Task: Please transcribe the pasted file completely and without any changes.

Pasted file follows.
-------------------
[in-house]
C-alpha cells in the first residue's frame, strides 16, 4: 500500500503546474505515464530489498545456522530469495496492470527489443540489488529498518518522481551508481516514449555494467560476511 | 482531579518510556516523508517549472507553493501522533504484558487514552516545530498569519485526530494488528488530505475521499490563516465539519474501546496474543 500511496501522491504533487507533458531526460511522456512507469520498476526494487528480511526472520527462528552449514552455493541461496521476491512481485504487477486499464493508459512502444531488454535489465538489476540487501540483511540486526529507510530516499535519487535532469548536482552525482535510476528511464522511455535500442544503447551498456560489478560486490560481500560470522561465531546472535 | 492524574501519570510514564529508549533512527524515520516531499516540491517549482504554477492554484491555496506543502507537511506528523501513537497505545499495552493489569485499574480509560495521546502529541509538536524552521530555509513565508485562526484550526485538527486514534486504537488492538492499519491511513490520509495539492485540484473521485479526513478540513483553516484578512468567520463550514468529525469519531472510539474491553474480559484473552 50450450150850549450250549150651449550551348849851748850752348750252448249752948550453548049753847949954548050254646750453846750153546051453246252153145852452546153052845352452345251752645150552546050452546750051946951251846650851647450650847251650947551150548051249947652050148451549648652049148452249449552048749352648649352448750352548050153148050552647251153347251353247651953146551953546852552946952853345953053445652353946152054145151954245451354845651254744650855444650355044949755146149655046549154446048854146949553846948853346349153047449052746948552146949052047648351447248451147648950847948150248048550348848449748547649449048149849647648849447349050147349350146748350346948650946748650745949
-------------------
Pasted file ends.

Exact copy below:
[in-house]
C-alpha cells in the first residue's frame, strides 16, 4: 500500500503546474505515464530489498545456522530469495496492470527489443540489488529498518518522481551508481516514449555494467560476511 | 482531579518510556516523508517549472507553493501522533504484558487514552516545530498569519485526530494488528488530505475521499490563516465539519474501546496474543 500511496501522491504533487507533458531526460511522456512507469520498476526494487528480511526472520527462528552449514552455493541461496521476491512481485504487477486499464493508459512502444531488454535489465538489476540487501540483511540486526529507510530516499535519487535532469548536482552525482535510476528511464522511455535500442544503447551498456560489478560486490560481500560470522561465531546472535 | 492524574501519570510514564529508549533512527524515520516531499516540491517549482504554477492554484491555496506543502507537511506528523501513537497505545499495552493489569485499574480509560495521546502529541509538536524552521530555509513565508485562526484550526485538527486514534486504537488492538492499519491511513490520509495539492485540484473521485479526513478540513483553516484578512468567520463550514468529525469519531472510539474491553474480559484473552 50450450150850549450250549150651449550551348849851748850752348750252448249752948550453548049753847949954548050254646750453846750153546051453246252153145852452546153052845352452345251752645150552546050452546750051946951251846650851647450650847251650947551150548051249947652050148451549648652049148452249449552048749352648649352448750352548050153148050552647251153347251353247651953146551953546852552946952853345953053445652353946152054145151954245451354845651254744650855444650355044949755146149655046549154446048854146949553846948853346349153047449052746948552146949052047648351447248451147648950847948150248048550348848449748547649449048149849647648849447349050147349350146748350346948650946748650745949